Obviously, there are certain personalities and characteristics needed in order to be a good manager. Part of what I love about my job is being able to discover people with a talent for leadership. Necessary managerial traits distinguish these people from the rest:
Be prepared to be diplomatic, strategic and self-sacrificing before even considering a management promotion. You must enjoy managing tasks and being considered an authority. Decision-making feedback must come from you.
The most common trait I observe in managers who have mistakenly been promoted is their failure to connect with employees. You could be the smartest, most experienced person in your field, but if you cannot form a relationship with any of your teammates or colleagues, then you're dead in the water. On the other hand, your career will soar into positions you never thought possible if your colleagues view you as trustworthy, reliable and relatable.
Too often, people run away with the dream of a huge office and their name on a gold plaque before taking the rose-colored glasses off to see the real duties associated with becoming a manager. I have had to sacrifice things – time, sleep and my favorite TV shows, just to name a few – in order to maintain my position. A leader is depended upon for anything at any hour of the day or night. It is absolutely critical to consider the possible life changes that may come with accepting a promotion into leadership.
Remember that a position in management requires a completely different set of tasks and responsibilities. You have to ask yourself if you really, truly love your current job. If you can't imagine a day going by without interacting with customers, developing reports or any other of your current duties, then I would strongly caution against making the leap to the management ledge.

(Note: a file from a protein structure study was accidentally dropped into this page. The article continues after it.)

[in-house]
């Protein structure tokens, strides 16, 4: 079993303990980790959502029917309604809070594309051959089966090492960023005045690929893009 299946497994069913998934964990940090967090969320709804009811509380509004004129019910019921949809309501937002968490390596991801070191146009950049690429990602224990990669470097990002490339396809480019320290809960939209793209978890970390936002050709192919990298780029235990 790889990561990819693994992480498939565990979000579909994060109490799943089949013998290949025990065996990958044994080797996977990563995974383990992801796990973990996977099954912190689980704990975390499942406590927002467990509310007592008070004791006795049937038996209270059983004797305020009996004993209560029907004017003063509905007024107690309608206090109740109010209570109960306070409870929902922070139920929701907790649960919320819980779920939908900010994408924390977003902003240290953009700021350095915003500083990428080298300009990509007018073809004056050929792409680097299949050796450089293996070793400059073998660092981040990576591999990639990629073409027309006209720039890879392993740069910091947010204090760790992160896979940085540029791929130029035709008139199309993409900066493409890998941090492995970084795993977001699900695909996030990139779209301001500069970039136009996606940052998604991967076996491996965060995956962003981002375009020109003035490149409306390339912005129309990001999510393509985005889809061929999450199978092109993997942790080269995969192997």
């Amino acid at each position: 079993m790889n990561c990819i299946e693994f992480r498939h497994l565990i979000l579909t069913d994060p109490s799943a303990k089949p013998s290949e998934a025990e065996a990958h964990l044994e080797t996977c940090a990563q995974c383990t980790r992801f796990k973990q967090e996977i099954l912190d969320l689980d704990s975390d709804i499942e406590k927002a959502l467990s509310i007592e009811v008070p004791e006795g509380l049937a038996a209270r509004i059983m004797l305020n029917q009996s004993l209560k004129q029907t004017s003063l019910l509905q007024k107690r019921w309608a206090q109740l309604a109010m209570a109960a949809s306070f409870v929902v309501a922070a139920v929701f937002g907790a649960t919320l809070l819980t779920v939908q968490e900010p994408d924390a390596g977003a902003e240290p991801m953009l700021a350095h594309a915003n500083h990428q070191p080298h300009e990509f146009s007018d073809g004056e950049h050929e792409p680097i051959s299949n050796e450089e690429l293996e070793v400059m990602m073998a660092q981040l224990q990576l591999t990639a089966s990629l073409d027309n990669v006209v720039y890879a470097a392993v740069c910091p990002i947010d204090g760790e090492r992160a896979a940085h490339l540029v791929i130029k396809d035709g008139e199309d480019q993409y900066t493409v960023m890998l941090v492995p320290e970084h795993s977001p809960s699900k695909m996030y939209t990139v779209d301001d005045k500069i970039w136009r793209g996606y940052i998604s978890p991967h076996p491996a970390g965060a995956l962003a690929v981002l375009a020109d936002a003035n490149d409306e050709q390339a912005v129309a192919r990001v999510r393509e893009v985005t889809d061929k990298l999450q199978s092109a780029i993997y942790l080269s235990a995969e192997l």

Even after going through all these preparations, sometimes you just have to jump into a managerial situation, feet first, to see if you're ready to take on these new pressures. The good thing about this approach is you will learn very quickly if managerial positions are right for you. If not, don't sweat it. Like I said earlier, not everyone is cut out for management, and management isn't cut out for everyone. Knowing whether or not you want to be a leader is strictly up to you, no one else. It doesn't matter if you are a leader or manager by title; we are all true leaders of our own lives.
Wendy Komac is a longtime turnaround specialist who has helped save companies by focusing on changing underperformers to exceptional workers. She is the author of I Work with Crabby Crappy People, a humorous and highly informative book about achieving happiness and success.
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